Bri­tons face re­duced choice of right-hand drive cars af­ter Brexit

The Sunday Telegraph - Money & Business - - Business - Alan Tovey

BRI­TISH motorists may be left with fewer choices when it comes to buy­ing new cars or could find them­selves forced to pur­chase a left-hand drive ve­hi­cle if Bri­tain fails to se­cure a freetrade Brexit deal.

The shock sce­nario has been raised by au­to­mo­tive ex­perts ex­am­in­ing the im­pact that trade tar­iffs could have on Bri­tain’s £77.5bn-a-year car in­dus­try. If Bri­tain is un­able to agree a trade deal with the EU it would likely re­sult in World Trade Or­gan­i­sa­tion tar­iffs be­ing slapped on im­ported cars, prob­a­bly of 10pc, along with a price hike be­cause of ex­tra cus­toms costs.

Man­u­fac­tur­ers could be forced to take cost-cut­ting mea­sures such as halt­ing the devel­op­ment of right-hand drive cars. This would save not just on R&D, but also on costly tool­ing for pro­duc­tion lines ca­pa­ble of pro­duc­ing both vari­ants. Low-sell­ing styles, such as coupés and sa­loons, are most likely to dis­ap­pear in right-hand drive ver­sions, said Felipe Munoz, global au­to­mo­tive an­a­lysts at JATO Dy­nam­ics.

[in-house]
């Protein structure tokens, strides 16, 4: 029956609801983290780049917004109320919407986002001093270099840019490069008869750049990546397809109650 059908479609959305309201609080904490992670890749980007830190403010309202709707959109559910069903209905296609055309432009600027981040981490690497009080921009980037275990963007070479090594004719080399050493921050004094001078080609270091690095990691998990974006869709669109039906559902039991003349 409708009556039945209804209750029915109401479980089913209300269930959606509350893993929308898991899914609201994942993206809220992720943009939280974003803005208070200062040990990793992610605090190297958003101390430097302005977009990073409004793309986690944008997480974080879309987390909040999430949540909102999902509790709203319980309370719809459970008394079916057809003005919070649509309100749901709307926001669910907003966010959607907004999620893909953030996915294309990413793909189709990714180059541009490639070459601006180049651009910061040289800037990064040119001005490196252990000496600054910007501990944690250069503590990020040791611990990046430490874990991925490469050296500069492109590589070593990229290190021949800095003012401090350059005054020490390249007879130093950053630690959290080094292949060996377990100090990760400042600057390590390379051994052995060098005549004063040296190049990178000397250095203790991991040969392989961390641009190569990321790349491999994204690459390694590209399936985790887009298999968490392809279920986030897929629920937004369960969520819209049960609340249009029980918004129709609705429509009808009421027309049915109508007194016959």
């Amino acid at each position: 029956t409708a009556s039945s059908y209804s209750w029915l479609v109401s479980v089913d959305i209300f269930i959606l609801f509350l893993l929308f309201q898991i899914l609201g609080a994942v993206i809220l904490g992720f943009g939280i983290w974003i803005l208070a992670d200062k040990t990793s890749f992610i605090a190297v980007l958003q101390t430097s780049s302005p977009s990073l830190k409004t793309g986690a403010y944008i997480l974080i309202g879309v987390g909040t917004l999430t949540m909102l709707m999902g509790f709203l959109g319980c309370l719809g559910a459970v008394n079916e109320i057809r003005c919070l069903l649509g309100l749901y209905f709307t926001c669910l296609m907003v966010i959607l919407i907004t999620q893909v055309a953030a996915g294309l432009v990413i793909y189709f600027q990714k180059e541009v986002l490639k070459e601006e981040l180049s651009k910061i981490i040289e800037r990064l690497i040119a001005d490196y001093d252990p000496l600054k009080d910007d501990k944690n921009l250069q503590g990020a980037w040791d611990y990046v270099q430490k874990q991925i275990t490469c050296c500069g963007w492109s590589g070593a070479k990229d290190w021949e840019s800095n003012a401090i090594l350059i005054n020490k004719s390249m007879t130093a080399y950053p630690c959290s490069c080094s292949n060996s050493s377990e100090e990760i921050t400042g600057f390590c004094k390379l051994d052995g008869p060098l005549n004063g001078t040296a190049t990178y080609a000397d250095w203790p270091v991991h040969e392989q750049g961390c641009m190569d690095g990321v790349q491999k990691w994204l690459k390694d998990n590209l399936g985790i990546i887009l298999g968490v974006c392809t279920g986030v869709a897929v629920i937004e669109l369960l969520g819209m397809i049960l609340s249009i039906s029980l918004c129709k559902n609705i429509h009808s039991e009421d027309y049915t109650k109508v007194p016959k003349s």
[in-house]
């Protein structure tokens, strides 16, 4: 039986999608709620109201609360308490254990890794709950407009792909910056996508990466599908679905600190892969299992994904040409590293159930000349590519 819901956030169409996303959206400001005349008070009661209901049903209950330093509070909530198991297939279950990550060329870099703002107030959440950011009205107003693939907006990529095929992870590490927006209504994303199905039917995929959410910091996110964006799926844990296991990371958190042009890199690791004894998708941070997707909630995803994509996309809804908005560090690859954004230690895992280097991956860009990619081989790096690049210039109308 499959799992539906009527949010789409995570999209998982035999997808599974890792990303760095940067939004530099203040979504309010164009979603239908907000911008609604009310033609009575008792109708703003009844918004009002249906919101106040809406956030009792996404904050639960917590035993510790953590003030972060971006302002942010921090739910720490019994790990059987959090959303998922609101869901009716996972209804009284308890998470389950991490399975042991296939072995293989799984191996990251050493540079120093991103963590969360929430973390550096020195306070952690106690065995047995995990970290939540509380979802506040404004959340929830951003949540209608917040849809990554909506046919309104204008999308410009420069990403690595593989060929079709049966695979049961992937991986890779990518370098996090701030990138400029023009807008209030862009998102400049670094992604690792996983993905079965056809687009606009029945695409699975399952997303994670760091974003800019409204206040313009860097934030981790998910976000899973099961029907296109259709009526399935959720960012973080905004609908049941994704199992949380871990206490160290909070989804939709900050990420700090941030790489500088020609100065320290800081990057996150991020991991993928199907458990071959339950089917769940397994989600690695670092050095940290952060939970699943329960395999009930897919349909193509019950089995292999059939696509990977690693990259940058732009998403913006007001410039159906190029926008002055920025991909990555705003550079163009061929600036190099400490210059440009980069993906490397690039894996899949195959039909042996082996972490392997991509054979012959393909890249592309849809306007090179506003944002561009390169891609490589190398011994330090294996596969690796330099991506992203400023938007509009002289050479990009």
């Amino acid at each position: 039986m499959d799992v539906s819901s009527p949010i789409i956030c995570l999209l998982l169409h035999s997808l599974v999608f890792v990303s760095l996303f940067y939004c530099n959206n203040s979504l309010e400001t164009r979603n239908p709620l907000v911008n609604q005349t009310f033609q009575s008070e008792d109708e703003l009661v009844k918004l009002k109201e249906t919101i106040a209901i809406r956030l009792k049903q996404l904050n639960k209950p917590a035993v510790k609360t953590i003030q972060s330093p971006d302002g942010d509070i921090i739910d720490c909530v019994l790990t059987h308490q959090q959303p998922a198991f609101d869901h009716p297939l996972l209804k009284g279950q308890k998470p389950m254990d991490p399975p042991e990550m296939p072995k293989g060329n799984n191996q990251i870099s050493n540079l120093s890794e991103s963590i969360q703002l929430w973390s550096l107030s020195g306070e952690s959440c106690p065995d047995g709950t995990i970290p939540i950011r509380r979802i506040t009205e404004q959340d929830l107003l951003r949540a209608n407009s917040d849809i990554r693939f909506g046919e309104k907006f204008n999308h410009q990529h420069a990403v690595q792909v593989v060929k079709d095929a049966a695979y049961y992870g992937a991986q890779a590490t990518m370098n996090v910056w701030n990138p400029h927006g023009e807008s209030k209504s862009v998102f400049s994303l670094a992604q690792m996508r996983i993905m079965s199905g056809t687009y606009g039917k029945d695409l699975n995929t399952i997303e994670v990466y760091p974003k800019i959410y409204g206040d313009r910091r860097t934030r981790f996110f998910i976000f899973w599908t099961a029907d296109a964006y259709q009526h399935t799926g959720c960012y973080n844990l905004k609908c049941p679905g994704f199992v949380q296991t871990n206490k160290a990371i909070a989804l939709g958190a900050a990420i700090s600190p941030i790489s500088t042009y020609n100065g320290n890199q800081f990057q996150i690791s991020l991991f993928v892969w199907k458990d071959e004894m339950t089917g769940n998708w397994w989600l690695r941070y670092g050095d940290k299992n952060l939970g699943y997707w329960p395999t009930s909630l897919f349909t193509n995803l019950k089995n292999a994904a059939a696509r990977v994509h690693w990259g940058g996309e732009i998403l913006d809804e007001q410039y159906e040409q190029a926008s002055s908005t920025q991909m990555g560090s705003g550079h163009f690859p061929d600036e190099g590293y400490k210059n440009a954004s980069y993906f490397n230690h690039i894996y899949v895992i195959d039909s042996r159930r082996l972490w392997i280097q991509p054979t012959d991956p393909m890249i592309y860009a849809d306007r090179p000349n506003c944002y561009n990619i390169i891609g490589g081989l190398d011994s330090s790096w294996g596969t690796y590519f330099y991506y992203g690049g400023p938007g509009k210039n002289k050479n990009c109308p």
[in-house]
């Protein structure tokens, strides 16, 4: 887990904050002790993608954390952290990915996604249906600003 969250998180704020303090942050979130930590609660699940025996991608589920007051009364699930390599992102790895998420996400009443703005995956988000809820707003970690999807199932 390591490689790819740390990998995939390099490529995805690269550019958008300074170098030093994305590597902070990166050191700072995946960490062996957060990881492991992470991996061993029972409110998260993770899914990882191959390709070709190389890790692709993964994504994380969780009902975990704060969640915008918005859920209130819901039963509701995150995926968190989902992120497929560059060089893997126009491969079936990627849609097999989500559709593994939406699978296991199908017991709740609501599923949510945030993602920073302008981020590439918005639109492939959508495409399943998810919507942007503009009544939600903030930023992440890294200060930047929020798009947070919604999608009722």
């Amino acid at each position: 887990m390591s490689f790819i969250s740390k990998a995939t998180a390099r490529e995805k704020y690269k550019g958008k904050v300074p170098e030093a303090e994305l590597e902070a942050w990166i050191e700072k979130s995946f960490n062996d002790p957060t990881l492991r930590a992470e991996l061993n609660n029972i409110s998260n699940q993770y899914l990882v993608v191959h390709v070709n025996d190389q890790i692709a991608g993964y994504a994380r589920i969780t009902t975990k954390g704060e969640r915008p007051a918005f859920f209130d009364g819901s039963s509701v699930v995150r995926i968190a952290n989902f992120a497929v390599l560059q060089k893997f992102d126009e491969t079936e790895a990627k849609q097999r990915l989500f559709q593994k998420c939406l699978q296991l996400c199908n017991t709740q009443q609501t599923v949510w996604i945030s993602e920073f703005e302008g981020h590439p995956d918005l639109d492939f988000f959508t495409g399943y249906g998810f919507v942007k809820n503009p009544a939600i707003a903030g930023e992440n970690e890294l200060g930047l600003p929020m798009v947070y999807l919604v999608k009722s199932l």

“One of the best ways to cut costs is by ax­ing the mod­els that don’t shake the mar­ket,” he said.

“In the case of the UK, I’m not that sure man­u­fac­tur­ers could just sus­pend ship­ments of all mod­els, but its prob­a­ble many brands would stop sell­ing mod­els that don’t sell big vol­umes. It has hap­pened in the past. Re­nault never sold the Tal­is­man in the UK be­cause the cost of pro­duc­ing a right­hand drive ver­sion was higher than the ben­e­fit of sell­ing very few units in the UK. Tougher post-brexit con­di­tions will see more of this.”

While Bri­tain has the sec­ond-big­gest car sales in Europe, it is the only size­able mar­ket that drives on the left.

Other Euro­pean coun­tries that drive on the left are Ire­land, which has a mar­ket about a 10th of the size of the UK’S, and Cyprus and Malta. Big right-hand drive mar­kets are: Aus­tralia, Ja­pan and South Africa. Pro­fes­sor David Bai­ley, a car in­dus­try ex­pert at As­ton Univer­sity, said tar­iffs could strengthen some UK car plants.

“They could end up spe­cial­is­ing in right-hand drive pro­duc­tion for us and oth­ers, pos­si­bly main­tain­ing the vi­a­bil­ity of some plants,” he said. “But there will still be a hit to out­put and jobs, as vol­umes will be lower than pro­duc­ing for mar­kets for ei­ther side of the road.”

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